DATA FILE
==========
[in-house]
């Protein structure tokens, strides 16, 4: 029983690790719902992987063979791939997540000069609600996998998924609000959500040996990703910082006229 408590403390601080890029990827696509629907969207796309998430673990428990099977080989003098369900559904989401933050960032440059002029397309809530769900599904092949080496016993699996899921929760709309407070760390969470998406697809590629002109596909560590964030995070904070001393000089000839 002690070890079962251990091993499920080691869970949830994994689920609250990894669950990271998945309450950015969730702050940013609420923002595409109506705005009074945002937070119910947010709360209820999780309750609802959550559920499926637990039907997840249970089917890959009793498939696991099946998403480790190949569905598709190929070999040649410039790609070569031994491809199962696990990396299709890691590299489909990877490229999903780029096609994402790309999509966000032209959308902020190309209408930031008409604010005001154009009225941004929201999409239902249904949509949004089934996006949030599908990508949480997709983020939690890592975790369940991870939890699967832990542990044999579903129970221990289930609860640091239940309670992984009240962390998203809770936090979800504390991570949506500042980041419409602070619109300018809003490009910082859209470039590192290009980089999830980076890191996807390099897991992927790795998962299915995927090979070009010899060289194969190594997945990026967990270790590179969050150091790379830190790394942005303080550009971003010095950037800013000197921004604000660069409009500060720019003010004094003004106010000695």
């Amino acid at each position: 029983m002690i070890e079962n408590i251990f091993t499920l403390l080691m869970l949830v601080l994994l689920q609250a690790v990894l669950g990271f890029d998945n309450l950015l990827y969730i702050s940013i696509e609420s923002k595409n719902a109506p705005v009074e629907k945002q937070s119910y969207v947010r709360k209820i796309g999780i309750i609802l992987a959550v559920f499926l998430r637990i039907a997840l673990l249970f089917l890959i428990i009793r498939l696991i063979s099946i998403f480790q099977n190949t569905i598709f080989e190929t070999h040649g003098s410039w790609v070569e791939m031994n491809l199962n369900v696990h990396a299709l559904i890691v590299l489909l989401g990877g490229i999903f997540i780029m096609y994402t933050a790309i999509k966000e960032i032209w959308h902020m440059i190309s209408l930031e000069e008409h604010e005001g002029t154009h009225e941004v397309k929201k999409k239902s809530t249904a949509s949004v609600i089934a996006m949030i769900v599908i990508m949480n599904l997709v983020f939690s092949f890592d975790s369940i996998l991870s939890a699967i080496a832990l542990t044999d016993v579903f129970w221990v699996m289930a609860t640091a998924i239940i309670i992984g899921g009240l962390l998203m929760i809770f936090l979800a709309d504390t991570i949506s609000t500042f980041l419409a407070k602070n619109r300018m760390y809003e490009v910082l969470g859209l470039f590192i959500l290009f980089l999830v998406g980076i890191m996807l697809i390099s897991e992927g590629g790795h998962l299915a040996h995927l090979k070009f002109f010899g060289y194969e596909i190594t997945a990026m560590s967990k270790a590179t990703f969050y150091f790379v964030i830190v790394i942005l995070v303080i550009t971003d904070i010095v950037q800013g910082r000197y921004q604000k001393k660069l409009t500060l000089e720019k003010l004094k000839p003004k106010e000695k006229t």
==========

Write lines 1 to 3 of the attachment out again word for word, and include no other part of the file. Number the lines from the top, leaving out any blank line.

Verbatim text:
[in-house]
């Protein structure tokens, strides 16, 4: 029983690790719902992987063979791939997540000069609600996998998924609000959500040996990703910082006229 408590403390601080890029990827696509629907969207796309998430673990428990099977080989003098369900559904989401933050960032440059002029397309809530769900599904092949080496016993699996899921929760709309407070760390969470998406697809590629002109596909560590964030995070904070001393000089000839 002690070890079962251990091993499920080691869970949830994994689920609250990894669950990271998945309450950015969730702050940013609420923002595409109506705005009074945002937070119910947010709360209820999780309750609802959550559920499926637990039907997840249970089917890959009793498939696991099946998403480790190949569905598709190929070999040649410039790609070569031994491809199962696990990396299709890691590299489909990877490229999903780029096609994402790309999509966000032209959308902020190309209408930031008409604010005001154009009225941004929201999409239902249904949509949004089934996006949030599908990508949480997709983020939690890592975790369940991870939890699967832990542990044999579903129970221990289930609860640091239940309670992984009240962390998203809770936090979800504390991570949506500042980041419409602070619109300018809003490009910082859209470039590192290009980089999830980076890191996807390099897991992927790795998962299915995927090979070009010899060289194969190594997945990026967990270790590179969050150091790379830190790394942005303080550009971003010095950037800013000197921004604000660069409009500060720019003010004094003004106010000695």
């Amino acid at each position: 029983m002690i070890e079962n408590i251990f091993t499920l403390l080691m869970l949830v601080l994994l689920q609250a690790v990894l669950g990271f890029d998945n309450l950015l990827y969730i702050s940013i696509e609420s923002k595409n719902a109506p705005v009074e629907k945002q937070s119910y969207v947010r709360k209820i796309g999780i309750i609802l992987a959550v559920f499926l998430r637990i039907a997840l673990l249970f089917l890959i428990i009793r498939l696991i063979s099946i998403f480790q099977n190949t569905i598709f080989e190929t070999h040649g003098s410039w790609v070569e791939m031994n491809l199962n369900v696990h990396a299709l559904i890691v590299l489909l989401g990877g490229i999903f997540i780029m096609y994402t933050a790309i999509k966000e960032i032209w959308h902020m440059i190309s209408l930031e000069e008409h604010e005001g002029t154009h009225e941004v397309k929201k999409k239902s809530t249904a949509s949004v609600i089934a996006m949030i769900v599908i990508m949480n599904l997709v983020f939690s092949f890592d975790s369940i996998l991870s939890a699967i080496a832990l542990t044999d016993v579903f129970w221990v699996m289930a609860t640091a998924i239940i309670i992984g899921g009240l962390l998203m929760i809770f936090l979800a709309d504390t991570i949506s609000t500042f980041l419409a407070k602070n619109r300018m760390y809003e490009v910082l969470g859209l470039f590192i959500l290009f980089l999830v998406g980076i890191m996807l697809i390099s897991e992927g590629g790795h998962l299915a040996h995927l090979k070009f002109f010899g060289y194969e596909i190594t997945a990026m560590s967990k270790a590179t990703f969050y150091f790379v964030i830190v790394i942005l995070v303080i550009t971003d904070i010095v950037q800013g910082r000197y921004q604000k001393k660069l409009t500060l000089e720019k003010l004094k000839p003004k106010e000695k006229t």